God Eater 3 review for PS4, PC

Platform: PS4
Also On: PC
Publisher: Bandai Namco
Developer: Bandai Namco
Medium: Blu-ray
Players: 1-8
Online: Yes

I?m glad that a game like God Eater exists as a suitable alternative to Monster Hunter, despite enjoying the long-running Capcom series more. God Eater is just different enough to feel unique, with quick character action, short battles with giant monsters, and stripped down (but not in a bad way) gathering/crafting mechanics. God Eater 3 is no exception, to the point that despite having a few new mechanics and being the first fully fledged console-only release for the series, it?s very much in line with the games that have preceded it.

That?s a good thing if you already know you dig God Eater, but a little less so if you?ve tried the series and haven?t been hooked. If you?re new then strap in. God Eater 3 isn?t hard to understand on the surface, but can be a bit of a slog on the story side, and the difficulty takes a little too long to ramp up. God Eater 3 also doesn?t pace its tutorials out very well, front-loading the game with explanations and short trial missions that teach you core mechanics, but you rarely feel the need to utilize those skills early on. Instead, the challenge comes later, at a point where I found myself half-forgetting the mechanics taught earlier.

Outside of those issues, there is fun to be had with God Eater 3. It resembles Monster Hunter via the gameplay loop of wrecking powerful, giant monsters, and then looting them for goods used in crafting ridiculous weapons. However, the comparisons between the two series generally stops there. While Monster Hunter is as much about the hunt as it is about the combat, God Eater 3 is almost pure combat. Your created character moves faster, has a lot of mobility options, and the maps are relatively small. Even when a weakened Aragami (the monsters of God Eater) retreats, they don?t go far and aren?t hard to find. Most early missions are somewhere in the range of 5 to 7 minutes long, and even late game missions won?t extend much past 10 to 15 minutes. Part of that likely comes from the old portable origins of the series, but the brisk mission times are still appreciated here.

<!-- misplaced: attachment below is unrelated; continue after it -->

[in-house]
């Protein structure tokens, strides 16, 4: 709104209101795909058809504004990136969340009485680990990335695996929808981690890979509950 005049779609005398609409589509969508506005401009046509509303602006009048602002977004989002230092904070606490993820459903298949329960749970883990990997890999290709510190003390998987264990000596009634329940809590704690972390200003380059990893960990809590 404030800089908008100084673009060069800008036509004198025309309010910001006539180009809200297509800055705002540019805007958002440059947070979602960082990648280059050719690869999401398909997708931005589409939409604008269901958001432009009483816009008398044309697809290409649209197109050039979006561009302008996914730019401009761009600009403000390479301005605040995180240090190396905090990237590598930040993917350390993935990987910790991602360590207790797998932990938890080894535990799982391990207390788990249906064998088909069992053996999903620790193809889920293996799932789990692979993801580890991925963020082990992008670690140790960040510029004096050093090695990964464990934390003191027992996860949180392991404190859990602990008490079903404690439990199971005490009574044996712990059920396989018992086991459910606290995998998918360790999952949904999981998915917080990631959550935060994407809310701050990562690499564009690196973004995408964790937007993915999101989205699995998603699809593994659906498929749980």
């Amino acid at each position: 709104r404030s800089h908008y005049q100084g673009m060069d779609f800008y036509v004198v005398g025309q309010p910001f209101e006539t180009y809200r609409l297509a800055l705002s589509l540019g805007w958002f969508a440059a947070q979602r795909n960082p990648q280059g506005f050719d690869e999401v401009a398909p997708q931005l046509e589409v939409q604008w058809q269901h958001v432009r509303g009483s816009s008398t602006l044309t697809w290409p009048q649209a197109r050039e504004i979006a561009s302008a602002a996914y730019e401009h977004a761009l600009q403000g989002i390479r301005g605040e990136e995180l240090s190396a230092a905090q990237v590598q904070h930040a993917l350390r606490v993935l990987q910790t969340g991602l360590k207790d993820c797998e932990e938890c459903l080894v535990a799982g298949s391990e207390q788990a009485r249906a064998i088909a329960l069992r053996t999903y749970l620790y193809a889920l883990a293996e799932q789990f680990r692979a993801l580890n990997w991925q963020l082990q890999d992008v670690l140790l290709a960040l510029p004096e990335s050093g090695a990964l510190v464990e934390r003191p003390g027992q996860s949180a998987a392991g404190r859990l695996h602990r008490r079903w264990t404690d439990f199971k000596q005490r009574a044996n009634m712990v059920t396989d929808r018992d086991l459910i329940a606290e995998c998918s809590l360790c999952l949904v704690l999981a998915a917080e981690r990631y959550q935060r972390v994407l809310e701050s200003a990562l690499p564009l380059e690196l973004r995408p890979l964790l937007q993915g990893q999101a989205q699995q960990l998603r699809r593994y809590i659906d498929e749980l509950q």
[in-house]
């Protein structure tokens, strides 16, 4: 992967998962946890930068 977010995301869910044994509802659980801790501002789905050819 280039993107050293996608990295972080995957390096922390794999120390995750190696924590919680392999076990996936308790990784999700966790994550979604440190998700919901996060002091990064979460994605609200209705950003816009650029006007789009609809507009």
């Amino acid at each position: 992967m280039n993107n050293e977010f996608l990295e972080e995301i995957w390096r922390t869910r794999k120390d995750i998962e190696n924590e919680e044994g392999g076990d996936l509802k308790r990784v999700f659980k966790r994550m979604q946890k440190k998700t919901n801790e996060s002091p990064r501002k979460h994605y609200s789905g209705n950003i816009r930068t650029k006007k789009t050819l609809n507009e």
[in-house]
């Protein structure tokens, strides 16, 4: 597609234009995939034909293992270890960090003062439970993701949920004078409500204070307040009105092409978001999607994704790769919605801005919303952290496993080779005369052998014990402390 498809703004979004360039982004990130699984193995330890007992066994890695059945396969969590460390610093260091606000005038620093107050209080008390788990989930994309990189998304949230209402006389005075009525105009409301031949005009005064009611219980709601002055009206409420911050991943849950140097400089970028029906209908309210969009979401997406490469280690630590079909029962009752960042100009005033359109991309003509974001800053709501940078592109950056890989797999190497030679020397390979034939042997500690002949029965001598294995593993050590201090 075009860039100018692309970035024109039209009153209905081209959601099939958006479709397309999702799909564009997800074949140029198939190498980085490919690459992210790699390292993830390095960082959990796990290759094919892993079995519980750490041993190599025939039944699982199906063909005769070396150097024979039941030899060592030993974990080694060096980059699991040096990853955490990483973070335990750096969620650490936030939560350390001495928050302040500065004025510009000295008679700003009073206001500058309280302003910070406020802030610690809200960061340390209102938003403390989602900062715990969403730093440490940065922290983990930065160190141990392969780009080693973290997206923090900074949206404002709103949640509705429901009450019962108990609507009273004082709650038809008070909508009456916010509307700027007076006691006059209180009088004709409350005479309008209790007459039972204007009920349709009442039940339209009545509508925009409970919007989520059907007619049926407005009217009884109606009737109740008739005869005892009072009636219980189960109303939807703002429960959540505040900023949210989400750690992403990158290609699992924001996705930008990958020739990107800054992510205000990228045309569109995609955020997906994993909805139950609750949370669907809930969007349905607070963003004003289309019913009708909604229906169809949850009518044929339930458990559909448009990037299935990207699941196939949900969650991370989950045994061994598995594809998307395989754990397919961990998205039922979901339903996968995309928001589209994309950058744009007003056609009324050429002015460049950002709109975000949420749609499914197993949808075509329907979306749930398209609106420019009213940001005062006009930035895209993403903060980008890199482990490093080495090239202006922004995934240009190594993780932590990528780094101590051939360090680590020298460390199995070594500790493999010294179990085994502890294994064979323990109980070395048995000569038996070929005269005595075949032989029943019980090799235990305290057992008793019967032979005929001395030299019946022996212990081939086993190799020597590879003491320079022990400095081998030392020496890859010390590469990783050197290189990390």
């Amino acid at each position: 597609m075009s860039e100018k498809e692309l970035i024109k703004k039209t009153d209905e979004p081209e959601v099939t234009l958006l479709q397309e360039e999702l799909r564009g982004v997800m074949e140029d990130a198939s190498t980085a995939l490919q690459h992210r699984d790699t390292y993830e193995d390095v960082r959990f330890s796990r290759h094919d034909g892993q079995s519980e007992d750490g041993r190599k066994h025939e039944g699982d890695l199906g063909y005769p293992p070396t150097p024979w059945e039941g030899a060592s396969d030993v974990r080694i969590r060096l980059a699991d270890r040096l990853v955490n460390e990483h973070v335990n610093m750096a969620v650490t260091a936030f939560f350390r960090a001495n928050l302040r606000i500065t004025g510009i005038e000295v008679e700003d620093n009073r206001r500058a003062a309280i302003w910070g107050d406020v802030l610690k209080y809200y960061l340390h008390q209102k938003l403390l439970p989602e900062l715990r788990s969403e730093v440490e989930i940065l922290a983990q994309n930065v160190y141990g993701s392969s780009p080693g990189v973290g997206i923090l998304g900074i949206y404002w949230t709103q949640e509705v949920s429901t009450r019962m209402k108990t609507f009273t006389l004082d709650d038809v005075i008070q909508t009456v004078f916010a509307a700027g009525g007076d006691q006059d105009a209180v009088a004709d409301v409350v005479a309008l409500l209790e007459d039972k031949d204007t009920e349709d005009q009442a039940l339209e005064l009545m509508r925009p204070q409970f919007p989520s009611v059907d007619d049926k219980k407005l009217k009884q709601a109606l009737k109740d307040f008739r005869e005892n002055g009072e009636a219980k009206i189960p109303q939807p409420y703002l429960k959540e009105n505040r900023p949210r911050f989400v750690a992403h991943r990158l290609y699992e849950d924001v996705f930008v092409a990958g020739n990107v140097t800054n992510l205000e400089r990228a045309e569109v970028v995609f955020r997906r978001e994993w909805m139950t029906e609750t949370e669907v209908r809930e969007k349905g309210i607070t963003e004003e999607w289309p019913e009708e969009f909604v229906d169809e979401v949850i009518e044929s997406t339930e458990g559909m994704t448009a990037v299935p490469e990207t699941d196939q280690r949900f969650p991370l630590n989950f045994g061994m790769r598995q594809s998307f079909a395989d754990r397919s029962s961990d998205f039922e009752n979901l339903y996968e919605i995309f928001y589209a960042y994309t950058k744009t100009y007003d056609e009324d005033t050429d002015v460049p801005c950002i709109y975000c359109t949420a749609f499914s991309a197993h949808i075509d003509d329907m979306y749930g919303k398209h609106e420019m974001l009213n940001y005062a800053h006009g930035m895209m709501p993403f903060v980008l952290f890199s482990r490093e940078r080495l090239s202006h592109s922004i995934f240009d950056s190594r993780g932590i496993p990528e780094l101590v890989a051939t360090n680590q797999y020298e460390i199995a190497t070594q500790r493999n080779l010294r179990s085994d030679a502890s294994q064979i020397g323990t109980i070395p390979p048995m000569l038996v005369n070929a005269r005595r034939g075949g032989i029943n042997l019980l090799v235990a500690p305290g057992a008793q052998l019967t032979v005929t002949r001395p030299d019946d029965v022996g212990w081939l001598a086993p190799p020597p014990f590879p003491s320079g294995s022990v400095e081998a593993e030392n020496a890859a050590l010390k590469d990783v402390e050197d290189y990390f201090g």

When you really start to get into the swing of combat, God Eater 3 is at its best. Being able to air dive, block, power up your weapon by ?devouring? the monster you?re fighting, and chaining together impressive combos never gets old. The help you get from your AI controlled companions in battle is actually pretty good, and you don?t need to manage much more than trigger the Engage command when it pops up, allowing you to share buffs between party members. When you encounter missions featuring multiple tough Aragami at once God Eater 3 can become hectic, sure, but that edge-of-your-seat action delivers a fantastic feeling of accomplishment once you come out on top.

I can?t recommend God Eater 3 to everyone, you?ve got to be able to put up with a certain amount of dry exposition, lackluster VA line reading, a whole host of menus, and some obtuse crafting mechanics. But if you think you can either get past that or aren?t opposed to diving in and reading up on mechanics via in-game tutorials or through other resources, there?s a decent-to-great game here. Obviously if you already enjoy God Eater as a series, then I?d say God Eater 3 is a no-brainer for you. But for everyone else, if you have the option to try before you buy, I?d do that first, just to see if God Eater is a series you?ll enjoy.

Note: Bandai Namco provided us with a God Eater 3 PS4 retail copy for review purposes

Grade: B